AAA may be best known for helping to clear the roads. But it has an equally impressive history of creating roads.
In 1917, Stephen T. Mather was named the first director of the National Park Service. One of his first orders of business was to increase attendance at the parks. With automobiles becoming more affordable – and thus more common – it was a goal he felt could be reached. There was only one problem: there were no roads. The national parks in the western United States were in remote locations. If there were any paths leading to the park, they were mostly dirt roads, difficult for automobiles to traverse. Only wealthier individuals could afford to travel by train. In addition, there hadn’t been any reliable mapping done of the area, making travel extremely difficult.
Out of this, the idea for the National Park-to-Park Highway was born. This new route would connect what at the time were the 12 National Parks in the American West. To create the route, Mather enlisted Anton Westgard, AAA’s pathfinder.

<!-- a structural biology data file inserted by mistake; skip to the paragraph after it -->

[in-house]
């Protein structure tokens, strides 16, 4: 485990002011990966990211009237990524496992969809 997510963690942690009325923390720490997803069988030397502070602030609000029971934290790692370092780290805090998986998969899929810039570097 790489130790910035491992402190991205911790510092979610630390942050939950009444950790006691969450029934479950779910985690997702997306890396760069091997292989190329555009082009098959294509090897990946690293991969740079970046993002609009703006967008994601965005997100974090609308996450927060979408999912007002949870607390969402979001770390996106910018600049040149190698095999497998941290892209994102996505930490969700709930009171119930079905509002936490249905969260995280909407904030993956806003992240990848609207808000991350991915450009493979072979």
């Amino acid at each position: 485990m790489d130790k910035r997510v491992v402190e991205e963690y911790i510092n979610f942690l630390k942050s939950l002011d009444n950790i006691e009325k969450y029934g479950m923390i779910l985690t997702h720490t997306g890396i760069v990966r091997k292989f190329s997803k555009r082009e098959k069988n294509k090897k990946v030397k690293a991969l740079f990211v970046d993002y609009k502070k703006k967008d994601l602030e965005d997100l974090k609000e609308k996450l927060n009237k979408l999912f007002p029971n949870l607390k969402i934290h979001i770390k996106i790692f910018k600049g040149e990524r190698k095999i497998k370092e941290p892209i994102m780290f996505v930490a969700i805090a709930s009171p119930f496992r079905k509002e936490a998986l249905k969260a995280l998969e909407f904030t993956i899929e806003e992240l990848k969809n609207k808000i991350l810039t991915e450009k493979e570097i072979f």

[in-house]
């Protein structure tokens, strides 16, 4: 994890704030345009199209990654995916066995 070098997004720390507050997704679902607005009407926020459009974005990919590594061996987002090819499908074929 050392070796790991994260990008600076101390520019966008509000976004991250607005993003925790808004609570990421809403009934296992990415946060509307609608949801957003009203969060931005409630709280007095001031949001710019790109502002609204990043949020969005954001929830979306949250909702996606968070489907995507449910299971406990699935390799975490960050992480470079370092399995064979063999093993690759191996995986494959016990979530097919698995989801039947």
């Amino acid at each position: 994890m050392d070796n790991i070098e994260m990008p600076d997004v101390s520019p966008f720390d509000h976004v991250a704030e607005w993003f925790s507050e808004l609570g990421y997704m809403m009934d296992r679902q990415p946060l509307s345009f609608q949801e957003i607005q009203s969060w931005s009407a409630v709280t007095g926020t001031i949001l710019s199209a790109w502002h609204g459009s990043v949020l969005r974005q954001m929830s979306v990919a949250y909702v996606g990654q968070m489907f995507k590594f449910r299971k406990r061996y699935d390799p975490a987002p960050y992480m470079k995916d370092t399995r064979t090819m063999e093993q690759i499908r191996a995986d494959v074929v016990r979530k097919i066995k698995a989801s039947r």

“As AAA’s pathfinder and field representative, Westgard continued to cross the country several times and wrote extensive advice for other motorists,” said Brandon Wade, director of the documentary “Paving the Way,” which chronicles the creation of the Park-to-Park Highway. “His work on the Park-to-Park Highway of 1920 was his last contribution to AAA.”
Westgard mapped the route through 11 states, connecting all 12 parks. On Aug. 26, 1920 he led a group of motorists on a AAA-sponsored, 5,000-mile, 76-day pilgrimage along the newly designated route.
At the time, the Park-to-Park Highway was the longest motor route in the country. Coupled with the introduction of the automobile, it allowed people of all walks of life to visit these majestic locations and brought to life the National Park System’s campaign of “See America First.”
Thinking about exploring the National Parks? Download our free National Parks guide for all the can’t-miss attractions.